Der General was acutely aware of the task at hand and he spent months scrupulously studying how he could turn Bayern into European champions like he had done with Dortmund. The pressure on Hitzfeld’s shoulders was extraordinary. At Dortmund, he had achieved the ultimate fairy-tale in realising Dortmund’s dream of becoming European champions even though nobody had expected him to do so. However, at Bayern the landscape was entirely different.
Hitzfeld was charged with the task of claiming Bayern’s first European Cup since the legendary side of 1976. He showed a real determination to usher in the new dawn at Bayern, leading the Bavarians to the Bundesliga title in emphatic, record-breaking fashion in his first season in charge. His maiden voyage with the German giants would end in catastrophe, though. Beaten on penalties by Werder Bremen in the DFB-Pokal Final, Hitzfeld then met his old adversary Ferguson in the 1999 Champions League final.
A clash of two titans in European football’s showpiece event, Hitzfeld and Ferguson met once more under an atmosphere of white-hot intensity. The German was trying to win Bayern’s first European title in 23 years while Ferguson was attempting to become United’s saviour after 31 barren years in the European Cup. It was literally the biggest match of both men’s lives.
Bayern dominated from the outset. Hitzfeld had poured hours of preparation into the match. A mathematics graduate, the Bayern coach applied his unwavering attention to detail ahead of the final with United. Knowing that Ferguson’s men were weary and battered from a gruelling title race with Arsenal and had just played Newcastle in the FA Cup three days prior, Hitzfeld sent his team out to attack aggressively, attempting to further wilt United’s exhausted limbs.
After six minutes, Mario Basler’s deflected free-kick put the Germans in the driving seat. United struggled to impose themselves after going behind. Lothar Matthäus commanded the German defence supremely, Stefan Effenberg and Jens Jeremies controlled the tempo in midfield whilst Basler, Carsten Jancker and Alexander Zickler wreaked havoc on Jaap Stam and Ronny Johnsen.
In all honesty, Bayern were vastly superior for 90 minutes of that match and deserved to win purely on merit. However, football has a funny way of working its magic and fate was not to be on Hitzfeld’s side that night in Barcelona. With Ferguson spotting the need for fresh impetus, he threw Teddy Sheringham and Ole Gunnar Solskjær into the battle, noticing that Bayern’s enthusiasm and energy had waned severely. It proved to be Fergie’s greatest masterstroke as both strikers scored in stoppage time to give United the most dramatic Champions League victory of all time.
The impact on the Bayern squad was one of indescribable shock. Effenberg was visibly shaking, Matthäus was frozen with shock on the bench while Samuel Kuffour punched the ground in disbelief. Hitzfeld peered into the distance, through the hordes of enraptured United fans and players and accepted to himself that sometimes that is how football goes. He was, at that stage in his career, an advanced student of the game and was not to be embittered by this dark chapter in Bayern’s history.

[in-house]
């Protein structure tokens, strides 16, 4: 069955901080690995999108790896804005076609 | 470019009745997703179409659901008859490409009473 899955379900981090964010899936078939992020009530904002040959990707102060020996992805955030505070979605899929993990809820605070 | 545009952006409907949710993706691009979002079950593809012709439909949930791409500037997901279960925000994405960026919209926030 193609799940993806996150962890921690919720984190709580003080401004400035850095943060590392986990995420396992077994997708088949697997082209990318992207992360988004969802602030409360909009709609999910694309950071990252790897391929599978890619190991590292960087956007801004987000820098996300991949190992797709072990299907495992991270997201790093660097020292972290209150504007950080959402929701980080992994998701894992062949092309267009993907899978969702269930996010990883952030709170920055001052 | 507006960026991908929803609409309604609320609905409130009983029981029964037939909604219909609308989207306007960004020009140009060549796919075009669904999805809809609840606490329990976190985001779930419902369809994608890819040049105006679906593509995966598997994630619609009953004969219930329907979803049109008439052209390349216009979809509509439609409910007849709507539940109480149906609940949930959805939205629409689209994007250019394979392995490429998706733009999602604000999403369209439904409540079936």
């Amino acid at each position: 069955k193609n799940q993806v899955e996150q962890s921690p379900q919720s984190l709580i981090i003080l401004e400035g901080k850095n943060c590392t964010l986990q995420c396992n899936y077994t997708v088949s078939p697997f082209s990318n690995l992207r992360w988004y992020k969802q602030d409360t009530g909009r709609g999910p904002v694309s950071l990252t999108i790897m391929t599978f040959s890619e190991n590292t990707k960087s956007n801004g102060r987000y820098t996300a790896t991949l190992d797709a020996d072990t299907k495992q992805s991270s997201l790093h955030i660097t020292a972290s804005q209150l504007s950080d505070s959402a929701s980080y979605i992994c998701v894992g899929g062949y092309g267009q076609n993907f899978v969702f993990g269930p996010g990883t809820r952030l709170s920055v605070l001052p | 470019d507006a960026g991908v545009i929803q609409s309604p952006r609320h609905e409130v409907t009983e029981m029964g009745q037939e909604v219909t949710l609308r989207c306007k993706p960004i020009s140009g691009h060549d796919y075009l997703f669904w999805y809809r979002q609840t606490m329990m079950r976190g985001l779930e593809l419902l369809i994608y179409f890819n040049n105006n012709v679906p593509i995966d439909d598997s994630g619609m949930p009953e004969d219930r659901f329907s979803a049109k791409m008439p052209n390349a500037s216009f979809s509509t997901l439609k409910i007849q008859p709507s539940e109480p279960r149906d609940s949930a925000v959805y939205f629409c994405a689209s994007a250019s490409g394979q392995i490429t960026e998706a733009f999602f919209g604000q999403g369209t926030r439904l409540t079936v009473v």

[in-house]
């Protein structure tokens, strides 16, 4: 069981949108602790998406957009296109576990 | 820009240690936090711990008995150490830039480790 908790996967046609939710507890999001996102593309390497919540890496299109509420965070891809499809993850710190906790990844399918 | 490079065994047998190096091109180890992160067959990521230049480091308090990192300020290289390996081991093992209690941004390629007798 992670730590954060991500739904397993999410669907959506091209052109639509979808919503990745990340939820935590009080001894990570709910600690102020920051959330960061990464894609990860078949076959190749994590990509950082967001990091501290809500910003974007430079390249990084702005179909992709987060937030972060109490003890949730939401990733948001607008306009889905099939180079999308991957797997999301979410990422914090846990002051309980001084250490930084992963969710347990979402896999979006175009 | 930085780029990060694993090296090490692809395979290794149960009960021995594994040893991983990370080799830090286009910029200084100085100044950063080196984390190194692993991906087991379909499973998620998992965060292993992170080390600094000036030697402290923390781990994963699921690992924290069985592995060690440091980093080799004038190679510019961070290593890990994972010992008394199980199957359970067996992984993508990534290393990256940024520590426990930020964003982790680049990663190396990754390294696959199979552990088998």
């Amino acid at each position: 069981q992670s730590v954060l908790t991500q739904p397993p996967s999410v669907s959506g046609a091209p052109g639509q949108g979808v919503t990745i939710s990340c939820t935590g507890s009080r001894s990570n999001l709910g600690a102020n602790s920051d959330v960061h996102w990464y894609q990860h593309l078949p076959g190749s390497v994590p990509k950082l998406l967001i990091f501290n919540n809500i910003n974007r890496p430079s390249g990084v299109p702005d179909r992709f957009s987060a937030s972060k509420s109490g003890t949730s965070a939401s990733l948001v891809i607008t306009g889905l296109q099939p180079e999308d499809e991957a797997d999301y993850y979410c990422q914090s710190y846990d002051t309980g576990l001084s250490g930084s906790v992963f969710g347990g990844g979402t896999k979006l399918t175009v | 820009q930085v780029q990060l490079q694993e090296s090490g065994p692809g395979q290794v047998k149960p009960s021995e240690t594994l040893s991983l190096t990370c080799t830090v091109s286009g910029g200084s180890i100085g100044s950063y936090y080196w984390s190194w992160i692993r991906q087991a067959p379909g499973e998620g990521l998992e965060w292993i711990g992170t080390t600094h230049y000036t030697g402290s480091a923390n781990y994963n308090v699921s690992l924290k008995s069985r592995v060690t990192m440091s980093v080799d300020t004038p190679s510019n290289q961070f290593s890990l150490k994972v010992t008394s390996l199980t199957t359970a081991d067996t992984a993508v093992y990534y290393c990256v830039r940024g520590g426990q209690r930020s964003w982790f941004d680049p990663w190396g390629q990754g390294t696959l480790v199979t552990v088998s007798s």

Undeterred, Hitzfeld marched on. He led Bayern to another two German championships and meeting United once more, this time in the quarter-final stage in 2001, there was to be no glorious victory for Ferguson. Bayern had been forced by Hitzfeld to banish the ghosts of 1999 before they methodically outplayed their torturers to run away 3-1 over two legs.
Bayern stamped their authority on the ties in a sweeping manner which simply overwhelmed United. In the end, Ferguson accepted that he had been outdone by an old foe to whom he had the greatest respect. There was to be no mistaking in Die Roten’s execution this time. After Bayern dispatched of Real Madrid in the semis – exorcising more demons after falling to the Spanish giants in 2000 – Hitzfeld’s men met Valencia in the final. Seeing a glint in the eye of Héctor Cúper, who had led Valencia to the final against expectations much in the same way as Hitzfeld with Dortmund, the Bayern coach nevertheless didn’t let empathy stand in his way.
Bayern and Valencia played out a nerve-shreddingly tense 0-0 draw. However, Hitzfeld ensured his team kept their focus and stayed strong to eventually prevail in a penalty shoot-out to become European Champions for the first time in a quarter of a century. Hitzfeld had engraved Bayern’s name onto the trophy once more and placed himself alongside the legends of that ’70s team in the history of Germany’s most successful club.
The point to remember was that Hitzfeld had only let the defeat to United strengthen him as a coach, remind him that in life there are bad times as well as good. That was the kind of manager he was; astute, remarkably perceptive and accepting of the nature of this beautiful game, Hitzfeld instilled these fine qualities in his teams and built a dynasty rivalled by few. At heart, he was always a winner. At heart, he was a master. At heart, he was Der General.
By Matt Gault. Follow @MattGault11